Marquise Brown, WR, Baltimore Ravens
The first WR selected in the 2019 NFL Draft, Brown was coming off of a Lisfranc injury at the start of his rookie campaign. Playing at less than 100 percent for the majority of the season, Hollywood’s production faded down the stretch, as he cleared 50 yards just once from Weeks 10-17. Still, he flashed almighty potential, reeling in four grabs over 40 yards and finding the end zone seven times on just 71 targets.
Reportedly back to full health after offseason surgery to remove a screw from his foot and up 23 pounds (to 180 from 157), Brown is set to showcase his immediate explosiveness and deep speed. If Mark Andrews is the Travis Kelce in this offense, then Brown is Tyreek Hill. Employing the role of field stretcher for the NFL’s highest-scoring team (64 total TDs in 2019), Brown is poised for a second-year breakout.
Overlooked due to recency bias, Hollywood is a player with top-20 potential (FF: 73-1,100-8) going outside the top-30 players at the position.
Bryan Edwards, WR, Las Vegas Raiders
On tape, what stands out the most about Edwards is his physicality. At 6-foot-3 and 212 pounds, he’s an imposing presence with solid game speed and strong hands. Utilizing terrific body control, he isn’t afraid to highpoint in traffic or box out DBs (just ask C.J. Henderson). There have been a few unfortunate focus drops, and he’s not the most agile dude on the field, but his ability to work all three levels of the defense makes him a venerable “X” or “big slot” receiver at the next level.
Similar in playing style to Brandon LaFell, Edwards is a productive and capable No. 2 that does the dirty work so that the star on the opposite side of the field can shine. It’s pretty obvious that the Raiders want that star to be their first-round selection, speedster Henry Ruggs. From a “one of these things is not like the other” standpoint, Edwards exists as a fantastic compliment to this offense, and also differentiates himself for fantasy purposes.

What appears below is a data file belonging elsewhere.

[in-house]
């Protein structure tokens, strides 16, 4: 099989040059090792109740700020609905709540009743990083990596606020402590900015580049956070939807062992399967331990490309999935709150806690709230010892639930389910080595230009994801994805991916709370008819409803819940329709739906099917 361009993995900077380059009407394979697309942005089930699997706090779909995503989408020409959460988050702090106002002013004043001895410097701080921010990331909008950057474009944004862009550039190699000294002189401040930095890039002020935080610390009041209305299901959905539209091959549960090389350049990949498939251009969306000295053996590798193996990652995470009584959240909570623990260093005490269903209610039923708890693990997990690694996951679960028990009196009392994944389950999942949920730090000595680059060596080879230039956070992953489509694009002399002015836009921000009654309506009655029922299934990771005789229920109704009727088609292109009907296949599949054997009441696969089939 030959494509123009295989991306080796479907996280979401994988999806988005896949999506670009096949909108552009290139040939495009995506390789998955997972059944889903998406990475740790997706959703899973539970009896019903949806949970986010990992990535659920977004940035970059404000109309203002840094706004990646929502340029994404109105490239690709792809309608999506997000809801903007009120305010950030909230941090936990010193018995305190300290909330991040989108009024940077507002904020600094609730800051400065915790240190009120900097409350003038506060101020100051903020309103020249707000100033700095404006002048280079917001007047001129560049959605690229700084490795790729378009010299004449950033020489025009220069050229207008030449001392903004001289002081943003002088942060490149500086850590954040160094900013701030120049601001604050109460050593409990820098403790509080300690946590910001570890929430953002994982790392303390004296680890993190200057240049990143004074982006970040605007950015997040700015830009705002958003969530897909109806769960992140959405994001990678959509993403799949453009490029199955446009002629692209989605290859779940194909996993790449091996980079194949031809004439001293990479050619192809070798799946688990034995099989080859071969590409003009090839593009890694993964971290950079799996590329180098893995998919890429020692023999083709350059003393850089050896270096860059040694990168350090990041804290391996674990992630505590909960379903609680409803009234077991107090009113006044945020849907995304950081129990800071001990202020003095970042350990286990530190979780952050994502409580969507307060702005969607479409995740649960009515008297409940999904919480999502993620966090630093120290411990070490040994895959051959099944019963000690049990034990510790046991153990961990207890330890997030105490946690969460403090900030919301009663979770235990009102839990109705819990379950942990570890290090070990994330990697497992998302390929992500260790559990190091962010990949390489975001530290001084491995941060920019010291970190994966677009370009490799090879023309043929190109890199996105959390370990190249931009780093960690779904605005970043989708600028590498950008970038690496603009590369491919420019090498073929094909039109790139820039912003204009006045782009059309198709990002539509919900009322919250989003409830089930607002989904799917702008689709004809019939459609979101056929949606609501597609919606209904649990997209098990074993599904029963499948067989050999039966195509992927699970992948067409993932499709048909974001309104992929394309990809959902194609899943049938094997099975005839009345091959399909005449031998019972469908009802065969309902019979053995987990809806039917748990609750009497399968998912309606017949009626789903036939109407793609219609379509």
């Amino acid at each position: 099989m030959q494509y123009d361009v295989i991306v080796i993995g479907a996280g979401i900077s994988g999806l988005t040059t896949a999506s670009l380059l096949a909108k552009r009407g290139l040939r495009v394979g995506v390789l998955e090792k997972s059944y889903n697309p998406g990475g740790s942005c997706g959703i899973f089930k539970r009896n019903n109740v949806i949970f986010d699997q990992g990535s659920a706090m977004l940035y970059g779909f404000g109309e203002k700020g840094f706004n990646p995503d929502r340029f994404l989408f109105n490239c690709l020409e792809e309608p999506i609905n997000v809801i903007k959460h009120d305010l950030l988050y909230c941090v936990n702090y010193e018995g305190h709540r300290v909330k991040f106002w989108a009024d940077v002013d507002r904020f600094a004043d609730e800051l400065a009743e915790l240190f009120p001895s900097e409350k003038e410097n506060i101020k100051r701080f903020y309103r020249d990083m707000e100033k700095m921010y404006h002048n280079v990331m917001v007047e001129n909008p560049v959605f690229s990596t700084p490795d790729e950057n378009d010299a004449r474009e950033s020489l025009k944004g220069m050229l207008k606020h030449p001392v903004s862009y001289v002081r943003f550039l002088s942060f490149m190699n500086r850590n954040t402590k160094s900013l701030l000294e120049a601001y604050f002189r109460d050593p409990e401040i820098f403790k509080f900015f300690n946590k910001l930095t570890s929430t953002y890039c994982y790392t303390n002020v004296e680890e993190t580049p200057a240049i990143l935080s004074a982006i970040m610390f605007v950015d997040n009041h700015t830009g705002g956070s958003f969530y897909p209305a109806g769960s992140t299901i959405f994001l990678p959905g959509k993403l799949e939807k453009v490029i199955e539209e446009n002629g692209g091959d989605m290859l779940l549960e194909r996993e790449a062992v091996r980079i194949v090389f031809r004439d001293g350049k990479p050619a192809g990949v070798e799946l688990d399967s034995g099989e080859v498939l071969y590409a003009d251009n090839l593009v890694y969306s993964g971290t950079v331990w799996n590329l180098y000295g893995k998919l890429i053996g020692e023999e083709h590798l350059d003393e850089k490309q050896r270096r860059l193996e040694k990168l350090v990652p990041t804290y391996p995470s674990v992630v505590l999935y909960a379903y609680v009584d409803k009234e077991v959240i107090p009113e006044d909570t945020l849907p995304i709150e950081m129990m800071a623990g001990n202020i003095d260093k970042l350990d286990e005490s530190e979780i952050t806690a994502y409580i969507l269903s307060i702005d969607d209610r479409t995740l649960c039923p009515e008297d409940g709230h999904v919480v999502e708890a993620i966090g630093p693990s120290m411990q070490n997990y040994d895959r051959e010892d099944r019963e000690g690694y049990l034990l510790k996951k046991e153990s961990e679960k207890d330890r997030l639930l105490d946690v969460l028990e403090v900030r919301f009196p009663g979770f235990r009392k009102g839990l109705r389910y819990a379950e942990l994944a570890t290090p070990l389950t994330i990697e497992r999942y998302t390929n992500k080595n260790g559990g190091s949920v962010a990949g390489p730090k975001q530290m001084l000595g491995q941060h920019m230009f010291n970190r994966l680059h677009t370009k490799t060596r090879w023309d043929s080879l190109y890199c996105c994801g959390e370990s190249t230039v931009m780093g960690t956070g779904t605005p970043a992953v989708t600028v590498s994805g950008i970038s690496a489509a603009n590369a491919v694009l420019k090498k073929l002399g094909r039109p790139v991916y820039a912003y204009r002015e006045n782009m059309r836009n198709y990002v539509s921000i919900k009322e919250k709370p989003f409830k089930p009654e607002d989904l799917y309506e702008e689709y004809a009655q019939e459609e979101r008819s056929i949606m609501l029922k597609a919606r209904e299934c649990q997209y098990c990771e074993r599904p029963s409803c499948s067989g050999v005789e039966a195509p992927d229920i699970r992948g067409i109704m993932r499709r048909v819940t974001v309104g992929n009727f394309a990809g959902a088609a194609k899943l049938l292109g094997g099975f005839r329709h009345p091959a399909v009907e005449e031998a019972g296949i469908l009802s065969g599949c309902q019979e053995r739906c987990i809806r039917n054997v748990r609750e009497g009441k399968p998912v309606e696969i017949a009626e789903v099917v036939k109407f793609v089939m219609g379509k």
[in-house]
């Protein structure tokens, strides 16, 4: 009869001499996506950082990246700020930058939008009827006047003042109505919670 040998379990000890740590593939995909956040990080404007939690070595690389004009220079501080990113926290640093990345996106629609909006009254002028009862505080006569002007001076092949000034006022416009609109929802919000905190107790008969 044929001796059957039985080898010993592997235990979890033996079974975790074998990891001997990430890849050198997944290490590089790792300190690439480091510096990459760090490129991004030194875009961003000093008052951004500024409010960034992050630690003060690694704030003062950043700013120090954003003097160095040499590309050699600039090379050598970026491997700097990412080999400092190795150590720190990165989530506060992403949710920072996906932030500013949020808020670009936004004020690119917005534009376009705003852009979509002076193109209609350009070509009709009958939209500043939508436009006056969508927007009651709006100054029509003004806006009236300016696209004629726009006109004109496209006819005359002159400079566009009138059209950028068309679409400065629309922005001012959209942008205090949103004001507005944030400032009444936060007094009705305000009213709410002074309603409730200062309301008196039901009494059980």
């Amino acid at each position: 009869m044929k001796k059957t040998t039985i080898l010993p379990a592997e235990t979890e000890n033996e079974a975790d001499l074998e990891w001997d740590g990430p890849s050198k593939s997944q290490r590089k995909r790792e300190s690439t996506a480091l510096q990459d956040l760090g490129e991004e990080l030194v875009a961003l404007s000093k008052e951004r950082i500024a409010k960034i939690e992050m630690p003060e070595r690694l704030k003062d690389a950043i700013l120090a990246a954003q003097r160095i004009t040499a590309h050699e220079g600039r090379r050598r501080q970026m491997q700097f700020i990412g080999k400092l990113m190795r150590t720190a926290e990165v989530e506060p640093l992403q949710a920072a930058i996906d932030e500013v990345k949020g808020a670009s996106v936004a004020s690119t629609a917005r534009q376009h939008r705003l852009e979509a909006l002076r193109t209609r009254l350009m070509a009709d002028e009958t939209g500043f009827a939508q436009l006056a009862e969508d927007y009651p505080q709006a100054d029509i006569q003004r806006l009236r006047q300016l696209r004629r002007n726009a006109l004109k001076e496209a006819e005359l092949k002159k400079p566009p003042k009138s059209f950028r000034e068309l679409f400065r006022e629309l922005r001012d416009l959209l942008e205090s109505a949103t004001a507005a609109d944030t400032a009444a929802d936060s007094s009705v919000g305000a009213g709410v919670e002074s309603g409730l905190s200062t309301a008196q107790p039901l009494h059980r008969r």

Even before Tyrell Williams was diagnosed with a torn labrum, Edwards was reportedly lighting it up in camp and developing quick chemistry with Derek Carr. Gruden has gone on the record about “fast-tracking” rookies, and, given this team’s receiving corps, there’s little reason to believe Edwards won’t climb his way up the depth chart. FF: 65-760-5
Mike Gesicki, TE, Miami Dolphins
Consistently deployed out of the slot and utilized more as a receiver than a traditional tight end in 2019, Gesicki posted top-seven numbers in route participation (71.6%) and total targets (nearly six per game). That usage resulted in a 51-570-5 stat line and a top-11 fantasy finish. It also figures to stick as both Albert Wilson and Allen Hurns announced they were opting out of the 2020 season.
Considering the Dolphins used just one of their 11 draft picks to obtain a pass-catcher, Gesicki’s role in the offense and dominance as a deep threat (13 targets, TE3) should only grow. The 24-year-old’s obscene athleticism (97th percentile SPARQ) in tandem with the 176 vacated targets available in Miami makes him an ideal late-round target for fantasy managers choosing to wait on the position.
Damien Harris, RB, New England Patriots
New England’s third-round pick from a year ago, Harris’ playing style may be more dependable than “extra,” but that’s on-brand for the Pats. Not only does he have the balance to stay upright and the power to push the pile, he’s also in possession of receiving chops, having been heavily used in the passing game at Alabama (22 grabs in 2018). With Sony Michel (foot) and Lamar Miller (knee) both absent from camp, Harris has been running with the ones and showing off his varied skill-set. James White continues to offer a solid floor to managers in PPR friendly leagues, but Harris has a real shot of emerging as the team’s RB1. Plus, his current 13th-round ADP carries zero risk.
How would you draft an All Breakouts Team? Let Liz know on social @LizLoza_FF.